Adoption of FMNR spreads from farmer to farmer

August 17, 2016

by Loyce Mugisa – FMNR Network Uganda

Veronica and Lawrence are FMNR champions; they were trained in 2013 alongside other 10 individuals from each parish of Nyakwae sub-county in Abim district in Uganda. They were taken to Ofaka district where FMNR had earlier been piloted and were inspired by the results of FMNR in that area. Both have been active in establishing an FMNR demonstration garden for their village. They explain that the area where the demonstration garden now sits used to be bare ground with little grass and no trees at all. When the winds came, soil would be blown off, when it rained; the soils would again be swept.

“after our training as champions, we came and established this demonstration site, we would prune the trees and allow them to grow. We trained people about FMNR and one change stands out in this community, the habit of bush burning has reduced, our animals have grass to eat unlike before the time FMNR started here”.

Their demonstration garden was established in 2013 and is now three years old. We have learnt to plough in a correct way, we have got skills in water and soil conservation, we have knowledge about soil nutrients, conservation.

Lawrence said “Personally, I have got exposure, when we went to Arua, I learnt that FMNR is possible and it can work, I changed my attitude about it and believed that it works. When I returned, I trained seven people in my village and now I am an example.”

“We have come to learn about some trees which we didn’t know that are medicinal for both humans and animals. For example the “oryang” tree (Fardiherbia Albida) is used to deworm goats, it is also important for increasing soil fertility. We now protect it because it’s an important tree”.

These champions have two gardens where they practice FMNR. Veronica has four acres and has decided to leave over 15 trees in each acre to grow with her crops. She says “my garden is four4 acres big, I grow sunflower, ground nuts and sorghum. Initially, I cultivated two acres of sunflower garden, I used to harvest one sack from one acre, after I started practicing FMNR, I have realized an increase in my crop produce. I now produce four to five bags from one acre”.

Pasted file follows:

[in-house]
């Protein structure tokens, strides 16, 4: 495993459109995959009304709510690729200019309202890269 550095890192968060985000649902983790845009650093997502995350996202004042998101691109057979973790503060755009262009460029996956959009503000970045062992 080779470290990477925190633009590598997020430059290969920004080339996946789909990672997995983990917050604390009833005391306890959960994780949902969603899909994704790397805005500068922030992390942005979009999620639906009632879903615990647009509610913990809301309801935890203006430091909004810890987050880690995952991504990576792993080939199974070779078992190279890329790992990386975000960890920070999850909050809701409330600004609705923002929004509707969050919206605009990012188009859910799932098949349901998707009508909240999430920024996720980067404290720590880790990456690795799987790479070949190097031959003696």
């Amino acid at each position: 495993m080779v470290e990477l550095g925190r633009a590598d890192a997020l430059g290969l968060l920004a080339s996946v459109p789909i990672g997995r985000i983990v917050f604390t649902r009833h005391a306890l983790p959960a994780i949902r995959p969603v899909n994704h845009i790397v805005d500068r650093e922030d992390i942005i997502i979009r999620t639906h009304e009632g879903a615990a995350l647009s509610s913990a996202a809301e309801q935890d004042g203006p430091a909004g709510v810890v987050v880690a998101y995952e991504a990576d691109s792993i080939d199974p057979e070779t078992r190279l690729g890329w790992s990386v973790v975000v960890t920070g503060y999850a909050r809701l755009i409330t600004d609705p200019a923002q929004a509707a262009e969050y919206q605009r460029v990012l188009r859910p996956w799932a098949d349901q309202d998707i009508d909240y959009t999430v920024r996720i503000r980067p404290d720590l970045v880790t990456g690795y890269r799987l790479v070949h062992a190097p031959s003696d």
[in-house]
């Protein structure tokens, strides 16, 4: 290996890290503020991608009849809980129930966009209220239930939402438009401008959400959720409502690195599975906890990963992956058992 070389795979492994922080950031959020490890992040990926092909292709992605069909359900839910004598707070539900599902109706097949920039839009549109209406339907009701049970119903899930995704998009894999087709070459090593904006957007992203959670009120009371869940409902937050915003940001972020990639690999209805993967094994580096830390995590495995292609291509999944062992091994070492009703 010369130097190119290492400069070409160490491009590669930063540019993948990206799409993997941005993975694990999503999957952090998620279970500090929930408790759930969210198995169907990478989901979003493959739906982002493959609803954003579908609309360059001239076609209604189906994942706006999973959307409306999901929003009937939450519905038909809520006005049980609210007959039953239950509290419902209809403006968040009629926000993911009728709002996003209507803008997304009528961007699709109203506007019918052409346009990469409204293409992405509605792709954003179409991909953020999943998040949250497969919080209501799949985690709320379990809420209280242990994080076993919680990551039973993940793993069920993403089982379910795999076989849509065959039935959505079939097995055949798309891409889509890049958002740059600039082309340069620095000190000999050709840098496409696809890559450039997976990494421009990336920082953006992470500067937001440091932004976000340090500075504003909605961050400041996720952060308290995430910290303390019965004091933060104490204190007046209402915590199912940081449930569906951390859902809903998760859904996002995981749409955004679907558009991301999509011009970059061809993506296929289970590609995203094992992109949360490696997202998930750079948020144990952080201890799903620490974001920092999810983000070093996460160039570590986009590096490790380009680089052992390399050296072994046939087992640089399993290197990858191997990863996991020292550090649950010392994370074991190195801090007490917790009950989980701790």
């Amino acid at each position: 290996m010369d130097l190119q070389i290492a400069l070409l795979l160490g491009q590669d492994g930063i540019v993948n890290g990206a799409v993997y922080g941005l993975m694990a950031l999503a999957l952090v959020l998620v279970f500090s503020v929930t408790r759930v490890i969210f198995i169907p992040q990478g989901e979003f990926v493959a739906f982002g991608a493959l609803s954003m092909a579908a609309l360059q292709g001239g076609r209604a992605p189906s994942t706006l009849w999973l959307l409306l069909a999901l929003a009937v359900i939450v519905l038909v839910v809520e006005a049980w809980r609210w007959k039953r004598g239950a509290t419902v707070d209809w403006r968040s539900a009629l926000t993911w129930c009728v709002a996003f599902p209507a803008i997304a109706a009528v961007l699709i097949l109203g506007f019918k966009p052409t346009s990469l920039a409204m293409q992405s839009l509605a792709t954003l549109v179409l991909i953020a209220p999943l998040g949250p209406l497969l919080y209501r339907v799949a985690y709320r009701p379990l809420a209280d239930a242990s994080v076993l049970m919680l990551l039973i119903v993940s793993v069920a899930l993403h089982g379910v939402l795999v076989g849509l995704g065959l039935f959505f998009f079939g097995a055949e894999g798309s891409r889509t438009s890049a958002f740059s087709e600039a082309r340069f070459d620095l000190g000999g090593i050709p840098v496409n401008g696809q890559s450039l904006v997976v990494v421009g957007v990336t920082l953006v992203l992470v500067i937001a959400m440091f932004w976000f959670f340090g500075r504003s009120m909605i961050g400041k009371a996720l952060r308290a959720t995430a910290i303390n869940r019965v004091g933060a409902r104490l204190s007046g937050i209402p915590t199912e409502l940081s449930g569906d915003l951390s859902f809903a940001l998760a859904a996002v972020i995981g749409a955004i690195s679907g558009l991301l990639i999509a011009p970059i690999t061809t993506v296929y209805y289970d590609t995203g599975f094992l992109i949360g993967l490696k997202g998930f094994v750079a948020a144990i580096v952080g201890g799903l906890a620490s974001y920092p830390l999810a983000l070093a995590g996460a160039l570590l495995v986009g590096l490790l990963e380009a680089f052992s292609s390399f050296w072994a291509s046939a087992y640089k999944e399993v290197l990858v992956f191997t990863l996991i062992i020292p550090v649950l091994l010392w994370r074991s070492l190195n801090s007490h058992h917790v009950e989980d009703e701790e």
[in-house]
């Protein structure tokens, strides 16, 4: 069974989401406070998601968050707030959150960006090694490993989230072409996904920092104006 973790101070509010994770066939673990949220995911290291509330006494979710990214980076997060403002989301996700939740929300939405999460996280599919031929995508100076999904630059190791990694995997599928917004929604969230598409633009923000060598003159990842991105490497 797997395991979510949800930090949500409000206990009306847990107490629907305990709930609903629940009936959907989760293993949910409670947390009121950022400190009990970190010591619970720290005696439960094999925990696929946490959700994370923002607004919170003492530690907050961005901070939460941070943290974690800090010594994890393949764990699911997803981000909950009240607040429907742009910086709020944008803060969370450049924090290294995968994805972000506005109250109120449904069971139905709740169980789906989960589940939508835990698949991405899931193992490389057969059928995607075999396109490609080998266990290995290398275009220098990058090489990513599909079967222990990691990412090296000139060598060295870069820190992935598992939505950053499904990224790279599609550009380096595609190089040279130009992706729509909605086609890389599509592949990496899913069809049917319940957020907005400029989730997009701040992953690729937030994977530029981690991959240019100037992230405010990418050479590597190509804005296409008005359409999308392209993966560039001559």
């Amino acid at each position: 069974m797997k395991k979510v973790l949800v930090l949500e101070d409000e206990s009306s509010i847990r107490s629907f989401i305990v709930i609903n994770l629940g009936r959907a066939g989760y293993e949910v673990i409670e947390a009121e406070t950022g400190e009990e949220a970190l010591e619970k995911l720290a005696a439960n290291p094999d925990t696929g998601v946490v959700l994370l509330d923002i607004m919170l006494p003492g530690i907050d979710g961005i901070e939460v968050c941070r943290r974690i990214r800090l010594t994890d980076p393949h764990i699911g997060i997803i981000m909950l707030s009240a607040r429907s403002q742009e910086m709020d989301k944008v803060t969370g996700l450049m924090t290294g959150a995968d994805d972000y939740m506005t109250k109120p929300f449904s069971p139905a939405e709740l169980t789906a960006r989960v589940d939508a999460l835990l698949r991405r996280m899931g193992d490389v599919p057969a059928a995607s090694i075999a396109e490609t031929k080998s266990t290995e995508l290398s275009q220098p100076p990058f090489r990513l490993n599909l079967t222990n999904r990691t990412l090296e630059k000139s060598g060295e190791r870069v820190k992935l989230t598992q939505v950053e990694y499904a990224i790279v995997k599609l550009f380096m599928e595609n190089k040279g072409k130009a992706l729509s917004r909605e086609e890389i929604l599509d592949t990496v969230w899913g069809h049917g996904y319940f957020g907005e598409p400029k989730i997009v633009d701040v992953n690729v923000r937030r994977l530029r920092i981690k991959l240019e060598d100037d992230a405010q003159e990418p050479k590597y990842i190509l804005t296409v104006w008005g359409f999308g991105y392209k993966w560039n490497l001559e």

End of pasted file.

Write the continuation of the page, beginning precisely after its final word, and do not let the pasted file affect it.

Veronica and Lawrence are so excited about this particular change that they have opened up more land for cultivation. Veronica currently has a four acre garden while Lawrence has a two acre garden of sorghum. They both practice inter-cropping.

These two champions are not the only ones excited about this change; a ripple effect has gone through the village. After witnessing the benefits of FMNR, three of their neighbors have opened up gardens of about two-three acres each directly opposite Veronica and Lawrence’s gardens. They have adopted FMNR and are waiting to reap the benefits. “At community level, this is the biggest change I have seen because it’s not only these three copying FMNR but many more farmers”.

Lawrence says “when I left trees in my garden, people laughed at me. Now when they saw my crop yield they started imitating what I did as you can see for yourself”. We are three champions in this village, and most farmers have now replicated what we are doing

Veronica says “with or without World Vision, we will continue practicing FMNR because our village elders and the sub-county administration have been involved. Here in Karamoja once elders endorse something, it works and FMNR has been endorsed by our elders.  In this village there are different groups or associations, whenever there is a meeting, we use the chance to advocate for FMNR

Another important change is children embracing FMNR, parents teach children while in the gardens, this approach facilitates practical learning. This change has greatly reduced incidents of fire, attitude of children towards cutting tree has also changed, through their environment clubs at school, children are taught about protecting the environment.